Hardcover & ebook, 384 Pages

April 10th 2018 by HarperTeen

The ancient land of Éirinn is mired in war. Ciara, princess of Mide, has never known a time when Éirinn’s kingdoms were not battling for power, or Northmen were not plundering their shores.

The people of Mide have always been safe because of Ciara’s unearthly ability to control her enemies’ minds and actions. But lately a mysterious crow has been appearing to Ciara, whispering warnings of an even darker threat. Although her clansmen dismiss her visions as pagan nonsense, Ciara fears this coming evil will destroy not just Éirinn but the entire world.

Then the crow leads Ciara to Leif, a young Northman leader. Leif should be Ciara’s enemy, but when Ciara discovers that he, too, shares her prophetic visions, she knows he’s something more. Leif is mounting an impressive army, and with Ciara’s strength in battle, the two might have a chance to save their world.

With evil rising around them, they’ll do what it takes to defend the land they love…even if it means making the greatest sacrifice of all.

Praise for the Book

Beyond a Darkened Shore is thrilling and romantic. This is a must-read for lovers of fantasy, mythology, and folklore.” – Kody Keplinger, New York Times bestselling author of The DUFF and Run

“With undead armies, flesh-eating spirit horses, and a powerful heroine, fantasy, romance, and historical-fiction readers will have a great time.” – Booklist

“While Morrigan and Odin are terrifying, raven-haired Ciara is the star. Beautiful, strong, and independent, she is the perfect warrior princess. Epic historical fantasy filled with deadly creatures, simmering romance, and nonstop action.” – Kirkus Reviews

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About the Author

Jessica Leake is the author of Beyond a Darkened Shore as well as the adult novels Arcana and The Order of the Eternal Sun. She lives in South Carolina with her husband, four young children, lots of chickens, and two dogs who keep everyone in line. Visit her at www.jessicaleake.com.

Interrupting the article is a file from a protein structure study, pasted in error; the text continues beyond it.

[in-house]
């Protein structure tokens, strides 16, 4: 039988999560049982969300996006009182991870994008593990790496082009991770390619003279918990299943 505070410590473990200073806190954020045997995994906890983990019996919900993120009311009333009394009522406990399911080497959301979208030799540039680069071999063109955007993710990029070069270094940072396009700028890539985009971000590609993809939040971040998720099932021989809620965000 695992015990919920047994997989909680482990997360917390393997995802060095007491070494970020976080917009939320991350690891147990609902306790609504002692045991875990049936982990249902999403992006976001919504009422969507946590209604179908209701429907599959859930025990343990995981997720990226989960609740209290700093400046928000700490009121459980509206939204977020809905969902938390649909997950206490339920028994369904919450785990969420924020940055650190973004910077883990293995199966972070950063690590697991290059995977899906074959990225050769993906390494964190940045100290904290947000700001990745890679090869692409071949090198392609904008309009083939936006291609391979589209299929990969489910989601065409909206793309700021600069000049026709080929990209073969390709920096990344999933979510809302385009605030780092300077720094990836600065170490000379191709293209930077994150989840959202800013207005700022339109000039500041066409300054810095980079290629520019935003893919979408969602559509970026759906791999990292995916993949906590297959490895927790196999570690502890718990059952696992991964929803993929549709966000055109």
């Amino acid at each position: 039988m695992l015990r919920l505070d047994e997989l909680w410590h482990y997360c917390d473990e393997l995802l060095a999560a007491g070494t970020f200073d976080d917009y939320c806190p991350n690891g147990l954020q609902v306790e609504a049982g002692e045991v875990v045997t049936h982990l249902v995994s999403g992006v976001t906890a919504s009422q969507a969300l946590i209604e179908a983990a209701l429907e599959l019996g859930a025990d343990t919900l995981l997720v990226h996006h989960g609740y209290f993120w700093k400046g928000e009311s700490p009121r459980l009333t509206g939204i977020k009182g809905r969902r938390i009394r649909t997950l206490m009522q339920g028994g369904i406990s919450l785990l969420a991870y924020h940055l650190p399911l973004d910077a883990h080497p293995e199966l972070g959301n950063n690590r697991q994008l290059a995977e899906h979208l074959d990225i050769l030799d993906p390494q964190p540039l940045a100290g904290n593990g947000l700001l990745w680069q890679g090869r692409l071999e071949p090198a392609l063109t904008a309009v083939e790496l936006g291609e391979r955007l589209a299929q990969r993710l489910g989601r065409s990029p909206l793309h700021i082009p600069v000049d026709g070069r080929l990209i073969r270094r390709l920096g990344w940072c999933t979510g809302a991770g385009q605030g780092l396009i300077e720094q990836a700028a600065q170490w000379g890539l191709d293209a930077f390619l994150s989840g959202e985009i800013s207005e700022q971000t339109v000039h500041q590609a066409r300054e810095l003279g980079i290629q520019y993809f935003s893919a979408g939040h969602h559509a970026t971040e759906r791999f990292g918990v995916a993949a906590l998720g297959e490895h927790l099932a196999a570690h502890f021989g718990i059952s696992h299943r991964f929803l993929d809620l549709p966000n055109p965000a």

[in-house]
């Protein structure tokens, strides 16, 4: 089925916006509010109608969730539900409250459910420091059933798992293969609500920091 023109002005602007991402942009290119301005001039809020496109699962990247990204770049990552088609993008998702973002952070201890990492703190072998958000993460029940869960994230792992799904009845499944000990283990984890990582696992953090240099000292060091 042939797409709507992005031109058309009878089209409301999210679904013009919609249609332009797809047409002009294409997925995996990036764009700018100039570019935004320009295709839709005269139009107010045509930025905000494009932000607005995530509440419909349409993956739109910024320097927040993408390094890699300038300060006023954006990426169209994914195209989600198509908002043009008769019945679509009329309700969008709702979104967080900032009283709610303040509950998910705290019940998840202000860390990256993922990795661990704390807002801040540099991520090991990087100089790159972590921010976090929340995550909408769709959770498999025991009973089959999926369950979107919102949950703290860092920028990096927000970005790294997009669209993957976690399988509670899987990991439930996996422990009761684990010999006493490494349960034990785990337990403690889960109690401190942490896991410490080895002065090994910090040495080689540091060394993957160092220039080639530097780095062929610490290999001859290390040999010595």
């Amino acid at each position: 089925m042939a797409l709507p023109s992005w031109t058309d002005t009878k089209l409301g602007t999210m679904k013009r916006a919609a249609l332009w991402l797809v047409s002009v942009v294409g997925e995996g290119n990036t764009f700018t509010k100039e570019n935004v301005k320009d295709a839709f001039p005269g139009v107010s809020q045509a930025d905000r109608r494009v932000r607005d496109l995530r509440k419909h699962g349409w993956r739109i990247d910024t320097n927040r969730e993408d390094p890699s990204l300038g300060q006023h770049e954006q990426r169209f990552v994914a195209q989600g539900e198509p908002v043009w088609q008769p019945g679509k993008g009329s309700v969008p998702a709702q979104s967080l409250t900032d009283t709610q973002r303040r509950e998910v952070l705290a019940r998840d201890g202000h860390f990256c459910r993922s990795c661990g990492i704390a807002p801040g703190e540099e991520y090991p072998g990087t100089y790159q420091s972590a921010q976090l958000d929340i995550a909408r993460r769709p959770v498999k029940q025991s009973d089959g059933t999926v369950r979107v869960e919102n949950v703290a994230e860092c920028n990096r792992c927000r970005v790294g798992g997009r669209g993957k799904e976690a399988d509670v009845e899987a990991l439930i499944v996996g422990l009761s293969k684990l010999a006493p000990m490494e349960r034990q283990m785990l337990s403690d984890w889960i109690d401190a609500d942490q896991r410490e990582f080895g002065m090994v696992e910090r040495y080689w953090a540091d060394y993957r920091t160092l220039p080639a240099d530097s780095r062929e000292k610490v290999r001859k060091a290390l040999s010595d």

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Tour Giveaway

2 winners will receive a copy of Through the White Wood (US only)
1 winner will receive a $25 Amazon eGift Card (open internationally)
Ends April 17th

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The Key to Power

In my last time around, I argued that Mary Poppins Returns is not a retread of the original film but a second, rhyming verse. Today I will concede that it is still not as good as the first. Mary Poppins Returns never quite achieves the wit or the heart of its classic forerunner. The pathos of Mary Poppins is deeper and truer even while its tragedies are so much slighter; the film makes more of a father’s distraction than its sequel does of a mother’s death. It is worth examining why.

Paradoxically enough, Mary Poppins achieves its power because, and not in spite of, the fact that it scales its tragedy to the every day. For a mother to die while her children are still small is the tragedy of a lifetime; for a man to forget what is really important is the daily weakness of humanity. The sadness of Mary Poppins is the sadness of forgetting, of misunderstanding and being misunderstood, of suddenly realizing how time flies away. It’s not high tragedy. But it’s near to everyone’s life.

The afflictions of the Banks family in Mary Poppins are more universal than those of the new Banks family in Mary Poppins Returns. But more important than the films’ basic ideas is their development. The writers of the first movie were more skilled and subtle in handling their material. Notice how gradual and inarguable is George Banks’ character progression: comically oblivious at the beginning; unexpectedly sympathetic in the second act, a grown-up with no one to look after him in his cage; and finally, at the climax, he becomes the very heart of the story, in his despair at his shattered ambitions and the courage of his lonely walk through the nighttime streets of London.

Nothing in Mary Poppins Returns entirely equals the power of that walk, or of Bert’s gentle admonition of both father and children. The film is not without its own power. There are moments of real tenderness in it, anchored around the family’s grief. Yet what resolution the story offers is artificial, and as such it neither satisfies nor finds its way into real depths. When the film attempts to create comfort in the wake of death, it simply pulls the standard Hollywood pieties off the shelf.